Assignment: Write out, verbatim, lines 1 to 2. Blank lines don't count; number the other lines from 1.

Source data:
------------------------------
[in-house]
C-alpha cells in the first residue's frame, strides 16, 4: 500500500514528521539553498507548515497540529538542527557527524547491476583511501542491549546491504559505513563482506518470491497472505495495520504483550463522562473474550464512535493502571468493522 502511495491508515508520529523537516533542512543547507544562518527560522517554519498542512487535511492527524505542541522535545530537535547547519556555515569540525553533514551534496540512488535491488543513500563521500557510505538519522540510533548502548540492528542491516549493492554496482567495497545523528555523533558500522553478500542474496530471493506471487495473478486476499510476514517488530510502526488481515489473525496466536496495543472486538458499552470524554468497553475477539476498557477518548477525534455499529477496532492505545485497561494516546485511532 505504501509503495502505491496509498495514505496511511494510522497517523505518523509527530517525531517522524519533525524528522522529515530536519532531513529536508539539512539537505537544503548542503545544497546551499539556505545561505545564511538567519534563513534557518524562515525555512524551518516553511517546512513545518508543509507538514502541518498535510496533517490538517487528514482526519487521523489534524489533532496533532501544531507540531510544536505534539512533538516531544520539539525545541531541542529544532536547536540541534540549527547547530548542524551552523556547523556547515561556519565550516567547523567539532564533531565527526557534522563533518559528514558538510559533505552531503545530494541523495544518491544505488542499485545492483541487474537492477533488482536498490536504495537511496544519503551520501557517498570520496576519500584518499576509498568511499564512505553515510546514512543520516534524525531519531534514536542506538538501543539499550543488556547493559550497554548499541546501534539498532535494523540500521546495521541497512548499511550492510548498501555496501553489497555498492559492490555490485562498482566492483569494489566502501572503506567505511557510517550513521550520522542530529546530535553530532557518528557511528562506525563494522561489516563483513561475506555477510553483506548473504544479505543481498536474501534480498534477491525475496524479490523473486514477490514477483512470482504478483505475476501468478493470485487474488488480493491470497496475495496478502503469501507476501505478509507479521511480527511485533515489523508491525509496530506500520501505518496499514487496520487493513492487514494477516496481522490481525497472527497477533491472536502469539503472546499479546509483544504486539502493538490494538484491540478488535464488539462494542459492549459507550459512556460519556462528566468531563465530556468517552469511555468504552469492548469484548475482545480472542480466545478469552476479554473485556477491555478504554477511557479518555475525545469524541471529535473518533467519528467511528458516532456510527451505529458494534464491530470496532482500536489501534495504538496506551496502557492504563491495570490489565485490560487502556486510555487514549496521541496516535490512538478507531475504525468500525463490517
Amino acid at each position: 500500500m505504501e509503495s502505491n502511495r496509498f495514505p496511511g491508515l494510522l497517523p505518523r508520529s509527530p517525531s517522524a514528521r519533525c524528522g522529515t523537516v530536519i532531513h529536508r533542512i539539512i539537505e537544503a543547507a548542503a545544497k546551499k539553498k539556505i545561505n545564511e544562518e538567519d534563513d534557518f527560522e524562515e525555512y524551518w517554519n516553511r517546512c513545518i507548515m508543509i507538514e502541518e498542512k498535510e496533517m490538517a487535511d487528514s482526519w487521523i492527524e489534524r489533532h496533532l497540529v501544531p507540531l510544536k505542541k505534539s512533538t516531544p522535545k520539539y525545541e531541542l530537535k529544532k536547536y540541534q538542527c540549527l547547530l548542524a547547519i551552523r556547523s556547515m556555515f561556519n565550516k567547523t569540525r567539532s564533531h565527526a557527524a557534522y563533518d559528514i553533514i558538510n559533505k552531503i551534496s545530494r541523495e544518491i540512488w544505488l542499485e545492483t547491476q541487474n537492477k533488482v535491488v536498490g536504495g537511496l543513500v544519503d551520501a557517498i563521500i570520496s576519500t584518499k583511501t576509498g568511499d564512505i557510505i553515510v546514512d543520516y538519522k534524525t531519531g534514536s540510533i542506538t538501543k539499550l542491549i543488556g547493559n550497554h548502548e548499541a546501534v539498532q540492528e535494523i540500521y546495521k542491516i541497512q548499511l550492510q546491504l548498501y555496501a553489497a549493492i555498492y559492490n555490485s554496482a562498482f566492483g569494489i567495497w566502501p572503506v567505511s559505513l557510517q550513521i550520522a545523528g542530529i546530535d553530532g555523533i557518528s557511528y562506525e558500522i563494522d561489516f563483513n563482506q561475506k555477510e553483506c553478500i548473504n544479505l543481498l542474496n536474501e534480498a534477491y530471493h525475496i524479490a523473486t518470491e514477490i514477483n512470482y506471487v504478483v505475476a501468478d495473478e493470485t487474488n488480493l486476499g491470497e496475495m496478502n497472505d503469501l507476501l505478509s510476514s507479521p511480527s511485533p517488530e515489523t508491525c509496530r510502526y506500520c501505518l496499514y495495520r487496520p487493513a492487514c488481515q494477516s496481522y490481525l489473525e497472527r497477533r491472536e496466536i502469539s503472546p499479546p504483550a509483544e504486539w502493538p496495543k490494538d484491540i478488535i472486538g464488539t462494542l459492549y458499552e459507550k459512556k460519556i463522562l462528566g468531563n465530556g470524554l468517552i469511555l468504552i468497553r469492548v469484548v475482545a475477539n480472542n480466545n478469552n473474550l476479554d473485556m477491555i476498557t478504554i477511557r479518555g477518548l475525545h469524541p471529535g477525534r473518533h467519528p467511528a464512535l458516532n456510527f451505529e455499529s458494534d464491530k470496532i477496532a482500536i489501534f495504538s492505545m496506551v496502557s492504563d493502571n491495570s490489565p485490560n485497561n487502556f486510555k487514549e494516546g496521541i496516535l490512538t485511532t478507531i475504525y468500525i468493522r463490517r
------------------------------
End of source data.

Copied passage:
[in-house]
C-alpha cells in the first residue's frame, strides 16, 4: 500500500514528521539553498507548515497540529538542527557527524547491476583511501542491549546491504559505513563482506518470491497472505495495520504483550463522562473474550464512535493502571468493522 502511495491508515508520529523537516533542512543547507544562518527560522517554519498542512487535511492527524505542541522535545530537535547547519556555515569540525553533514551534496540512488535491488543513500563521500557510505538519522540510533548502548540492528542491516549493492554496482567495497545523528555523533558500522553478500542474496530471493506471487495473478486476499510476514517488530510502526488481515489473525496466536496495543472486538458499552470524554468497553475477539476498557477518548477525534455499529477496532492505545485497561494516546485511532 505504501509503495502505491496509498495514505496511511494510522497517523505518523509527530517525531517522524519533525524528522522529515530536519532531513529536508539539512539537505537544503548542503545544497546551499539556505545561505545564511538567519534563513534557518524562515525555512524551518516553511517546512513545518508543509507538514502541518498535510496533517490538517487528514482526519487521523489534524489533532496533532501544531507540531510544536505534539512533538516531544520539539525545541531541542529544532536547536540541534540549527547547530548542524551552523556547523556547515561556519565550516567547523567539532564533531565527526557534522563533518559528514558538510559533505552531503545530494541523495544518491544505488542499485545492483541487474537492477533488482536498490536504495537511496544519503551520501557517498570520496576519500584518499576509498568511499564512505553515510546514512543520516534524525531519531534514536542506538538501543539499550543488556547493559550497554548499541546501534539498532535494523540500521546495521541497512548499511550492510548498501555496501553489497555498492559492490555490485562498482566492483569494489566502501572503506567505511557510517550513521550520522542530529546530535553530532557518528557511528562506525563494522561489516563483513561475506555477510553483506548473504544479505543481498536474501534480498534477491525475496524479490523473486514477490514477483512470482504478483505475476501468478493470485487474488488480493491470497496475495496478502503469501507476501505478509507479521511480527511485533515489523508491525509496530506500520501505518496499514487496520487493513492487514494477516496481522490481525497472527497477533491472536502469539503472546499479546509483544504486539502493538490494538484491540478488535464488539462494542459492549459507550459512556460519556462528566468531563465530556468517552469511555468504552469492548469484548475482545480472542480466545478469552476479554473485556477491555478504554477511557479518555475525545469524541471529535473518533467519528467511528458516532456510527451505529458494534464491530470496532482500536489501534495504538496506551496502557492504563491495570490489565485490560487502556486510555487514549496521541496516535490512538478507531475504525468500525463490517